Now imagine the case of a rectangle drawn on a sphere. In some sense, we might say it is impossible to have a rectangle on a sphere; yet, in many cases, we can say that it is a rectangle without any trouble. Indeed, if you draw a rectangle on the ground, have you not drawn it on something much like a sphere? At what point do we say the spherical diagram is not a rectangle? Again, we have no rule for that.

Dec. 8, 2009:
I think that, to successfully counter W., your definition must obviously be the one we have always had in mind--once it is understood, of course. That is, once we grasp the correct application of your definition, we should not hesitate to accept that this is the way we have always used the word "game." We should not require any additional evidence or argument to convince us. Thus, as I said, it should just be obvious. That is how I understand the situation, and I thought you did as well. That is why I interpreted your use of the expression "seem intuitive" as I did. If you meant "seem intuitive" to mean something else, I hope you don't mind explaining how it differs from what I have said.

It is interesting where you agree and disagree with W. on vagueness. For, wouldn't you agree that the vagueness inherent in some of our concepts would naturally lead us towards divergent applications of them? So that our application of those concepts does not itself constitute a well-defined set, but rather a set of entities which contain many overlapping commonalities?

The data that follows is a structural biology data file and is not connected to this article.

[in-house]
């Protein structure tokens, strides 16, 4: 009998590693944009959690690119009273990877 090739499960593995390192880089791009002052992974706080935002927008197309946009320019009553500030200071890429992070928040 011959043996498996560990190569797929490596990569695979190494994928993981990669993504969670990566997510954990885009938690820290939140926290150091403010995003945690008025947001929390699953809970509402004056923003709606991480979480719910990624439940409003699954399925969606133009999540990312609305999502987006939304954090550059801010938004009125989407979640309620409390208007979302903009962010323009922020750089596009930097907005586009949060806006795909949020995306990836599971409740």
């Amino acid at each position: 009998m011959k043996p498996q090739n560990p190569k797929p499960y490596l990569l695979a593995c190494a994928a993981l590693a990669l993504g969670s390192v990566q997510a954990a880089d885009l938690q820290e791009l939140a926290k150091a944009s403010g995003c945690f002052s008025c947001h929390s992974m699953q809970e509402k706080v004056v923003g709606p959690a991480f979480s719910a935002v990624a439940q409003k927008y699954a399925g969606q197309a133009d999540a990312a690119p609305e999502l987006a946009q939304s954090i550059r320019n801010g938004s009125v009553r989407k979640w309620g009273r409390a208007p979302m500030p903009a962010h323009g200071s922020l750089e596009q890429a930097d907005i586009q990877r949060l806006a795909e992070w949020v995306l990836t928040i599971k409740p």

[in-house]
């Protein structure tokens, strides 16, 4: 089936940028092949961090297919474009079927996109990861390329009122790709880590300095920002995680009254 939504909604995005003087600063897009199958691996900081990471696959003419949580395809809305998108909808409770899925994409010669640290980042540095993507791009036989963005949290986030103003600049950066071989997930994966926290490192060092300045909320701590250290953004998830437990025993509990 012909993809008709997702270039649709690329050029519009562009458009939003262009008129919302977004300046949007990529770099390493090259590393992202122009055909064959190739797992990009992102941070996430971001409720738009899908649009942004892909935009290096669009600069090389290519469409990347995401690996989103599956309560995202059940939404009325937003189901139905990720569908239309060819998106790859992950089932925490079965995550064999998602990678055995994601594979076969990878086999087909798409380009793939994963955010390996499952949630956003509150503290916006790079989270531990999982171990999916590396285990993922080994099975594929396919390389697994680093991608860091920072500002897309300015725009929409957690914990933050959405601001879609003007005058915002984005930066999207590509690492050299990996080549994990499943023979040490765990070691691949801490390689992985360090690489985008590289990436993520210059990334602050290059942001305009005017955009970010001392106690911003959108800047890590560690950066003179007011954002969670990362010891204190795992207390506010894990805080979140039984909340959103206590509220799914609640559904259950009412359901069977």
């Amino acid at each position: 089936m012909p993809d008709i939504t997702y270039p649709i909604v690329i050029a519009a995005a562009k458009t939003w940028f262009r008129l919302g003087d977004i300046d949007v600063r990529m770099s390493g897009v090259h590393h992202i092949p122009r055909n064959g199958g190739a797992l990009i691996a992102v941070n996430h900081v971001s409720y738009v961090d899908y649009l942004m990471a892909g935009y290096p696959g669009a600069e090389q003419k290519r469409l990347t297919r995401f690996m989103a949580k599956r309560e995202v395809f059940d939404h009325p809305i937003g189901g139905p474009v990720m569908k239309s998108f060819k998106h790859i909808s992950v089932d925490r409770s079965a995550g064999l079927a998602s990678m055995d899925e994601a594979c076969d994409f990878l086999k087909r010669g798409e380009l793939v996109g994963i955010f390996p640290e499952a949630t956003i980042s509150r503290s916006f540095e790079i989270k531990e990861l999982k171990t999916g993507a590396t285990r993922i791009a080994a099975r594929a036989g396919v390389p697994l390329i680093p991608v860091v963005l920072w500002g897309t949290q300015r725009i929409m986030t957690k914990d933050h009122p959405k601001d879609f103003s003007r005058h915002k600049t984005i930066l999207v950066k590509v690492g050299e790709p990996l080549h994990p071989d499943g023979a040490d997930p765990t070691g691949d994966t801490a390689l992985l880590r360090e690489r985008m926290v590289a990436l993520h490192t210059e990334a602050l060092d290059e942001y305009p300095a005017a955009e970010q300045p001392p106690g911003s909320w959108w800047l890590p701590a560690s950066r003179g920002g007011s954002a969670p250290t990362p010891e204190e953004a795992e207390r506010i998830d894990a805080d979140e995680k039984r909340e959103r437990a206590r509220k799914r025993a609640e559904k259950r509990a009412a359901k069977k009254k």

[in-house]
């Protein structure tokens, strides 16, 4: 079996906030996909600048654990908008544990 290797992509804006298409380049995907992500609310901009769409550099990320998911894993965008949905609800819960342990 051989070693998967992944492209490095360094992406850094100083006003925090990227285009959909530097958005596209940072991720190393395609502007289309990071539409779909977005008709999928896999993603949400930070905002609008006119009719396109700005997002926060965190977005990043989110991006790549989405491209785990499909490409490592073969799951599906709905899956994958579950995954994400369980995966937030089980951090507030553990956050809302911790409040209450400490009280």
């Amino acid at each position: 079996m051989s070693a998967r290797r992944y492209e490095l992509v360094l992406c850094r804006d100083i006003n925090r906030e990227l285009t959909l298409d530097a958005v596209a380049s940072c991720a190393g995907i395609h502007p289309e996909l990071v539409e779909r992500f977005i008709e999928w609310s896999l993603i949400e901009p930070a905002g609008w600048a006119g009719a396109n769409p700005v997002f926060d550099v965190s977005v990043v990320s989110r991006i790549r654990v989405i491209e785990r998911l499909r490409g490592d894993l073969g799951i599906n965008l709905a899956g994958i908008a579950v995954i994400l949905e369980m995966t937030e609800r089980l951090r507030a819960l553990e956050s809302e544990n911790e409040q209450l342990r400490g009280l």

As Wittgenstein says (forgive me for not looking up the exact quote right now), when we see a blurry picture of somebody from far off, we do not correctly describe it by saying what they look like up close. The point, I think, is that a well-defined rule does not accurately describe what our vague concepts look like.

You note that we are adept at triangulation, and that we can be clever in the way we are guided by commonalities. But, if the concept is vague, as you seem to allow, then no clear definition will exactly indicate the concept we had previously been using.

Thus, your departure from W. is hard to understand. It occurs here, when you say, " One test of the adequacy of the definition is that it will explain our ambivalence in such cases." I don't see how that works. Can a vague definition account for its own vagueness?